Q&A with Critical Care Nurse Debra Fuller


Debra Fuller, MSN, RN, CCRN, teaches NR-325 Adult Health II at Chamberlain’s Phoenix campus.

What drew you to critical care and adult health? 

My curiosity and need for variety. I am always asking ‘why’ – critical care is the perfect environment to learn in.

Describe your work experience.

I have been an RN for 26 years, and a nurse extern for 1 ½ years prior to that. I began my career in the critical care/ED/flight nursing arena. From there, I moved up the ladder to management and leadership roles in hospitals. With the upward movement, I returned to school and fell in love with learning all over again. That stimulated me to branch out to healthcare consulting, professional regulation and my favorite love – teaching. I have been teaching in academia since 1997. Through it all, I have kept my clinical skills up-to-date, which I believe makes me a better educator.

For you, what is the best part of that specialty? What is the biggest challenge?

The best part is rarely knowing what to expect next. I thrive in an environment full of questions, and having an answer before I know what the question is. In turn, that is the biggest challenge in critical care, too – you have to be ready for anything at any given moment. There is no opportunity for mistakes, so I must always be alert.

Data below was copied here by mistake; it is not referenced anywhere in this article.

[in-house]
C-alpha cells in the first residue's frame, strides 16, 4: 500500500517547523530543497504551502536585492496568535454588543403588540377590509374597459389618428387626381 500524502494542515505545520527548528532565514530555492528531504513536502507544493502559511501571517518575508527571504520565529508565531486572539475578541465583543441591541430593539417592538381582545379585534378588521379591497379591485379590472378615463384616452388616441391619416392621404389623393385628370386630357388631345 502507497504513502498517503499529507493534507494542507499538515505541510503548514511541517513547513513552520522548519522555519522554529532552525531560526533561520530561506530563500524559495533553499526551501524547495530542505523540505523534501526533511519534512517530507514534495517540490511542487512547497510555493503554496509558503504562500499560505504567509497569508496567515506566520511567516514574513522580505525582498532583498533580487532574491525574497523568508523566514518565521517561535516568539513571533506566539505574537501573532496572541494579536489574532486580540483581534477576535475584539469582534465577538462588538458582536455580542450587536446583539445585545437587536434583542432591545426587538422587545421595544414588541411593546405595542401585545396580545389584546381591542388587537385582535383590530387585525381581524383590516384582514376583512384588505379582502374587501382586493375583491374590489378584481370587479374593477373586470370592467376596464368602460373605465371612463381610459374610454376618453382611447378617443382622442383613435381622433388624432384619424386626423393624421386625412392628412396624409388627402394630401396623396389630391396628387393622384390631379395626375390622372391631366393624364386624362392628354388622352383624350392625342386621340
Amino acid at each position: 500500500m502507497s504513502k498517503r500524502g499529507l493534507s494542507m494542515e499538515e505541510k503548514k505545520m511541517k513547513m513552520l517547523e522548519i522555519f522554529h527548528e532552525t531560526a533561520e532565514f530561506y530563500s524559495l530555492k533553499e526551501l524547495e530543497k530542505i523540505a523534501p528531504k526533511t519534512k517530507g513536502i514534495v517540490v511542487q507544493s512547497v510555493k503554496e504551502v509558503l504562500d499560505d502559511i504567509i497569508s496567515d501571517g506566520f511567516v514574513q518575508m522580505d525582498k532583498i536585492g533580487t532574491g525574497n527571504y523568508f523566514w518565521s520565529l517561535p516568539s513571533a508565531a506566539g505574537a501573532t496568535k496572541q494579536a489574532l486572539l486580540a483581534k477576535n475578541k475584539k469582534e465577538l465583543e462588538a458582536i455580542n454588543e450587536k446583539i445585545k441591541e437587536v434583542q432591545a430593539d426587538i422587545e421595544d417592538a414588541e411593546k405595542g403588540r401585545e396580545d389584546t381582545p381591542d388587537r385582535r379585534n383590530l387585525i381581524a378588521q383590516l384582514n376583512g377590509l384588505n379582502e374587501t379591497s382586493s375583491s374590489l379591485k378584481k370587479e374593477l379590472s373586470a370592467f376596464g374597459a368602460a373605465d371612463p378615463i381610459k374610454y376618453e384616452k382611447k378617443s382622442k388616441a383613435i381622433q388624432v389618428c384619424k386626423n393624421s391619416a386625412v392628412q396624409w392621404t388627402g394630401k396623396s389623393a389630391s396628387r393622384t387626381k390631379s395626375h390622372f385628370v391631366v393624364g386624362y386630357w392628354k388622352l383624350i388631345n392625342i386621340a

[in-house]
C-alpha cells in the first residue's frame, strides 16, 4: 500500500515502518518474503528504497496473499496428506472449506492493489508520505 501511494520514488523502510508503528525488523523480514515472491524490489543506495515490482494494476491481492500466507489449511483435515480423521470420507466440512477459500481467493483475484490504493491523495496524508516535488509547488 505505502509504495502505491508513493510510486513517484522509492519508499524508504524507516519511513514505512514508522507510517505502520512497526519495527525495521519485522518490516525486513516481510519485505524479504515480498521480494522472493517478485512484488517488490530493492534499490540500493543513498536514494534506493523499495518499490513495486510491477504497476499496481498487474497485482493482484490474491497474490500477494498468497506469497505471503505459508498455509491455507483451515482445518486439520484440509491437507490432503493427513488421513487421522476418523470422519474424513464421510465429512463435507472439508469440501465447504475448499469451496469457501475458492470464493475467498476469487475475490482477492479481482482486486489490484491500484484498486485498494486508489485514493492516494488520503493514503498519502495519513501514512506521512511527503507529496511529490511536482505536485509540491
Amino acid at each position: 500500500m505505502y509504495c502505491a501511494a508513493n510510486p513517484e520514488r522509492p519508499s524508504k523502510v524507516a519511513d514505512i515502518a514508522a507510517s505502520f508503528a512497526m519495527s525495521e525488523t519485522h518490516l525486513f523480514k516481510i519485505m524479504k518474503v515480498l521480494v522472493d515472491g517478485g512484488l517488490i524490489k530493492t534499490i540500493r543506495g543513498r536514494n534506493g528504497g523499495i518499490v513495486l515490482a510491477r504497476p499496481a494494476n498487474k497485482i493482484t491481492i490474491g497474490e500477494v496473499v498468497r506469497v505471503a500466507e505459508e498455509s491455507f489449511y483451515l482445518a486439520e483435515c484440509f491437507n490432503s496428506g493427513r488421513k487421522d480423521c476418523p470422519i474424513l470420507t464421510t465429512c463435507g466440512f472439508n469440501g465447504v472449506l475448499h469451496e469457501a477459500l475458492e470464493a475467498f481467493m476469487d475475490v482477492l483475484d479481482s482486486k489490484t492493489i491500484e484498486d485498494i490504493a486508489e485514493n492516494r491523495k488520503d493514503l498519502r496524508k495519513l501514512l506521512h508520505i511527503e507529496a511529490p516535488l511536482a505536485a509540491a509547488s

Throughout your career, has there been a patient or a story that has stuck with you?

So, so many of them. I have dealt with death and dying on pretty much a daily basis in my specialty. From those experiences, I have become ever so passionate about advocacy for my patients and doing everything within my power to honor their wishes. This has resulted in many priceless, rewarding relationships with patients and their families through the dying process; as well, it has resulted in many heart-breaking memories when patients’ wishes are not honored.

I am channeling my passion for death with dignity in my dissertation; I am researching whether critical care nurses’ attitudes and beliefs toward dying and end-of-life impact the care they render to their patients who are at the end of life. As for my students, the most rewarding stories are from those that share with me what a difference I made in their education and how they learned from my personal stories with patients – I love seeing the world through my students’ eyes.

What would you say you’ve been most proud of in your career?

Making a difference in my patients’ critical care experience and in my students’ educational journey.

What is your advice to students?

Every day as a nurse you will touch someone’s life or someone’s life will touch yours.

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